[Ethics, Integrity & Aptitude] Emotions in Weber’s bureaucracy Vs in Modern Neuroscience

Weber’s bureaucracy prescribed complete impersonality and absence of emotions for rational administration. But Neuroscientific studies in last decade has shown that rationality and emotions are not separate compartments in the brain rather they are extrinsically interwoven. Charles Darwin in 19th century showed that emotions are adaptive in the evolution of human beings.Joseph Ledoux has said
“Many emotions are product of evolutionary wisdom, which probably has more intelligence that human minds together.” Researchers have shown conclusively that emotions are a form of intelligent awareness. Emotions are what make us human. Emotions tell us what is valuable and important to us and to others. They signal the meaning of events. They serve as essential guide for humans to make rational choices. Without guidance of emotions, one become irrational, detached from reality.
Is not this detachment from reality the very definition of “occupational psychosis” (John Dewey), “professional deformation”(Thorsein Veblen), “trained incapacity” (Philip Selznick), and “bureaupathology” (Robert Merton)? We now have conclusive biological evidence that decision-making is neurologically impossible without being informed by emotions. Contrary to the classical model, decision-making is arbitrary when it is not infused with the intelligence of emotions.
Bureaucracy on emotions Modern neuroscience on emotions
Make us inefficient Make us effective
Sign of weakness Sign of strength
Interfere with good judgement Essential to good judgement
Distract us Motivates us
Obstruct, or slow down, reasoning Enhance, or speed up, reasoning
Arbitrary and tyrannical Build trust and connection
Weaken neutrality Activate ethical values
Inhibit the flow of objective data Provide vital information and feedback
Complicate planning Spark creativity and innovation
Undermine management Enhance leadership

Courtesy – Robert Kramer in Beyond Max Weber: Emotional Intelligence and Public Leadership 



Intelligence and Emotional intelligence

According to Douglas Hofstadter, Pulitzer-prize 
winning author of the brilliant book Godel, Escher, Bach, intelligence can be defined in terms of the following eight abilities:
1. To respond to situations very flexibly.
2. To take advantage of the right time and right place.
3. To make sense of ambiguous or contradictory messages.
4. To recognize the importance of different elements of a situation.
5. To find similarities between situations despite differences that may separate them.
6. To draw distinctions between situations despite similarities that may link them.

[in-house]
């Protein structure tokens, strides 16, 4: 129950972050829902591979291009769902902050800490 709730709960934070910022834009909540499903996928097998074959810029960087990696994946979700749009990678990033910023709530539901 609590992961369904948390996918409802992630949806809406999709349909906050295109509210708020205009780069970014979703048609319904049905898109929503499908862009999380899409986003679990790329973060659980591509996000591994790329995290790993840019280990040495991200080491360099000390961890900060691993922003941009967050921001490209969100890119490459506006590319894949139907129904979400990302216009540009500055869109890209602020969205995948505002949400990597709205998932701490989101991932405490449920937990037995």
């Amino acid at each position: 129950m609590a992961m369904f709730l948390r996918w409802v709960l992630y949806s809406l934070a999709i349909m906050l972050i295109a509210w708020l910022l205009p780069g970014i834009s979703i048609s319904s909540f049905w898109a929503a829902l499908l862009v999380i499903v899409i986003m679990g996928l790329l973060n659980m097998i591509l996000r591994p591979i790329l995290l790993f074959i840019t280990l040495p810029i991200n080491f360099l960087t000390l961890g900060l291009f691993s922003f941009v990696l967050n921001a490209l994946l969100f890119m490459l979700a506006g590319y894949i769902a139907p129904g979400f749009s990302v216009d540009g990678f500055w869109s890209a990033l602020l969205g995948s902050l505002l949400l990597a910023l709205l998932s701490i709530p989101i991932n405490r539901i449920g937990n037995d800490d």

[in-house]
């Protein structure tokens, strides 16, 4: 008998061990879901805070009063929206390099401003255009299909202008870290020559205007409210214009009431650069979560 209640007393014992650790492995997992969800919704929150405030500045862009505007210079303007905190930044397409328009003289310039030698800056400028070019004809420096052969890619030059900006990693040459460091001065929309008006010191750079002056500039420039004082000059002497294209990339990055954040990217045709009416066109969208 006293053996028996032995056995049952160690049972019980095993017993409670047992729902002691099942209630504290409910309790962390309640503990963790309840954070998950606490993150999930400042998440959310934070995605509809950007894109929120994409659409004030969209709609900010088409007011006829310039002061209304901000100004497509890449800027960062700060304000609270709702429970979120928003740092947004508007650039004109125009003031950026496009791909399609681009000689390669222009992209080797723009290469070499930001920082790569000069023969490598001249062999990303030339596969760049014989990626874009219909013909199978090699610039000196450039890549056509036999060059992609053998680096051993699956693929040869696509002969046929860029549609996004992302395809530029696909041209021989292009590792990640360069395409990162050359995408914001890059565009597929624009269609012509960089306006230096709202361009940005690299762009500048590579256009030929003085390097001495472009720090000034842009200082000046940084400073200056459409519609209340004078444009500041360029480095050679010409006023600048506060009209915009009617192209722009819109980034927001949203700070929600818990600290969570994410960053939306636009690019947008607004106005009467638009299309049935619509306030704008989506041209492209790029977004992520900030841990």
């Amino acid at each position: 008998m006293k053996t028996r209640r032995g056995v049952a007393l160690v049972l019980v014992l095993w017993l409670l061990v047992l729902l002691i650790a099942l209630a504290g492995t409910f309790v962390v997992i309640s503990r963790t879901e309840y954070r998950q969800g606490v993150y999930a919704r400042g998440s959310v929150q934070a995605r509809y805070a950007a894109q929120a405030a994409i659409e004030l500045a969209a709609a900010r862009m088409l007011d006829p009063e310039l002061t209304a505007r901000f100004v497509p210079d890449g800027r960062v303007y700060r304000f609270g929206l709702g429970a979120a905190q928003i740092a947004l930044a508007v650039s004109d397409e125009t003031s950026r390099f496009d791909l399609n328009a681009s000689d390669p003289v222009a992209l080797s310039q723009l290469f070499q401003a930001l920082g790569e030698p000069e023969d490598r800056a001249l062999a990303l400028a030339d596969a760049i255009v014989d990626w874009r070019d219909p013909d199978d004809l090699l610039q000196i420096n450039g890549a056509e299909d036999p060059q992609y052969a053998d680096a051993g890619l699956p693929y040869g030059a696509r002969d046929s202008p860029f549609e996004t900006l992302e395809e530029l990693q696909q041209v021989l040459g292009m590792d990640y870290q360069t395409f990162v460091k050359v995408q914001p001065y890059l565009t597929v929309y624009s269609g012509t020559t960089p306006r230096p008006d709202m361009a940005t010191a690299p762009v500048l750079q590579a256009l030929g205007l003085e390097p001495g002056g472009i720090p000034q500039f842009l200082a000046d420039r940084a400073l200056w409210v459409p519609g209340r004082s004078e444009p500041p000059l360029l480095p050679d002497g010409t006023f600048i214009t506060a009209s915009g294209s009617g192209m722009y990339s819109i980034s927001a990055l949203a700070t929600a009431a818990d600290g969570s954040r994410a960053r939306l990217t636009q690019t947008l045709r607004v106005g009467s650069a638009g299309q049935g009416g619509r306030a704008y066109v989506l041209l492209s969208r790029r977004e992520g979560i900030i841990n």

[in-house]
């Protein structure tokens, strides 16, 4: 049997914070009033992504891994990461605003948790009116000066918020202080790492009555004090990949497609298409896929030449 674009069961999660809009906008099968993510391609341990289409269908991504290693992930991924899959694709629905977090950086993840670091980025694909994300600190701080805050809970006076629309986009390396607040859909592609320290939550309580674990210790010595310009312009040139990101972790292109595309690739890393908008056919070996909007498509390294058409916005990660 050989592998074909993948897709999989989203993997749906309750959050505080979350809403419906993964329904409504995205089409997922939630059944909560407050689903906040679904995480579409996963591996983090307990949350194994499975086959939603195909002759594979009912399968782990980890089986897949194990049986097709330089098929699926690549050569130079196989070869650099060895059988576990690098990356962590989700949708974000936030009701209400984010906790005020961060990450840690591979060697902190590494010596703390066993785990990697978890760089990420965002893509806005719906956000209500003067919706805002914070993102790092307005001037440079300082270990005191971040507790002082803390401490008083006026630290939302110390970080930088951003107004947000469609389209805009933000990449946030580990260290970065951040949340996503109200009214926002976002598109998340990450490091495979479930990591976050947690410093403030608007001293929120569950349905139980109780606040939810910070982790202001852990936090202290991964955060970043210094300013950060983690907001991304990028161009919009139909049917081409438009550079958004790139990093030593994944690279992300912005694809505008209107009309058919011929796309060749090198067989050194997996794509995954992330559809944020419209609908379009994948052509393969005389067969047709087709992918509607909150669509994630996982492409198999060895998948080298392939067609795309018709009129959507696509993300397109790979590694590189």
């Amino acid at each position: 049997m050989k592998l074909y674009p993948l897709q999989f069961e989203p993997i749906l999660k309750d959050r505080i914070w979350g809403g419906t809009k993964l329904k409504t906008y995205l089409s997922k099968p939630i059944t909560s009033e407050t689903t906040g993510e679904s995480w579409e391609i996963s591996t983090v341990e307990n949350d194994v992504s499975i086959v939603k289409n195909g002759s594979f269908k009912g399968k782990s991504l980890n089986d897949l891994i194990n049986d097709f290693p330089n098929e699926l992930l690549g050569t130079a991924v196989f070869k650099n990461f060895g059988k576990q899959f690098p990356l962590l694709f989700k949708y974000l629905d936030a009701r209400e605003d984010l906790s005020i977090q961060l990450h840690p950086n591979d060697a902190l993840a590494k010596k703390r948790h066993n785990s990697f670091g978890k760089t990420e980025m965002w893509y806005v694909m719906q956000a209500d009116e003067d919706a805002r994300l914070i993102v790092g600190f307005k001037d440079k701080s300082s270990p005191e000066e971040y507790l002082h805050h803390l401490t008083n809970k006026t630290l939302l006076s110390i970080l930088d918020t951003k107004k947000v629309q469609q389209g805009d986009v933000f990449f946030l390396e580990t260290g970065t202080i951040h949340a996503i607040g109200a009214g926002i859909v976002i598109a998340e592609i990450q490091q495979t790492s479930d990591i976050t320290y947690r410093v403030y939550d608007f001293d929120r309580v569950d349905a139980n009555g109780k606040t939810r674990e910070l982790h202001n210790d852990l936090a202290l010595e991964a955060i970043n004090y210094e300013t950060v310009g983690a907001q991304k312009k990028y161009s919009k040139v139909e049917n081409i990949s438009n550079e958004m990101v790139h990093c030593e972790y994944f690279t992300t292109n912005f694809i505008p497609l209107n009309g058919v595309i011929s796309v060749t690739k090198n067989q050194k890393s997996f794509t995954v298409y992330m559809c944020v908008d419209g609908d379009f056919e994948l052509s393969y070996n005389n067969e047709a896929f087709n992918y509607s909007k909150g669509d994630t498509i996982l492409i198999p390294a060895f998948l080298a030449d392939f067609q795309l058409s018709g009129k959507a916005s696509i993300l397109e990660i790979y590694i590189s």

7. To synthesize new concepts by taking old concepts and combining them in new ways.
8. To develop ideas that are novel.


Without the intelligent guidance of emotions, human beings cannot respond to situations very flexibly, take advantage of the right time and right place, make sense of ambiguous or contradictory messages, recognize the importance of different elements of a situation, find similarities between situations despite differences that may separate them, draw distinctions between situations despite similarities that may link them, synthesize new concepts by taking old concepts and combining in new ways, or develop ideas that are novel. Without the guidance of emotions we cannot be intelligent. Without the guidance of emotions we cannot be rational.

  • Emotional intelligence is registered through deep listening — listening to oneself and listening to others (Kramer 1995, 1999).
  • People who are high in emotional intelligence know how to listen to their emotions and regulate their intensity so they are not hijacked by them.
  • Emotionally intelligent people know how to keep disruptive emotions in check.
  • Emotionally intelligent people sense the effect their emotions have on others.
  • Emotionally intelligence people know how to deploy their strengths and compensate for their weaknesses.
  • Emotionally intelligence people listen to other people’s emotions and can empathize with them.
  • Emotionally intelligent people act ethically and build trust through integrity and
    reliability.
  • Emotionally intelligent people admit their own mistakes and learn from them.
  • Emotionally intelligent people are comfortable with new ideas and new information.
  • Emotionally intelligent people are skilled at listening to a group’s emotional currents and discerning the power relationships.
  • Emotionally intelligent people can negotiate and resolve disagreements.
  • Emotionally intelligent people listen to other people and know how to communicate effectively.

Emotionally intelligent behavior is a prerequisite for building bridges of mutual understanding and trust in the space between people — in “administrative space.”


Though late but UPSC has rightly recognized importance of emotional intelligence in leadership and looking for same in candidates.

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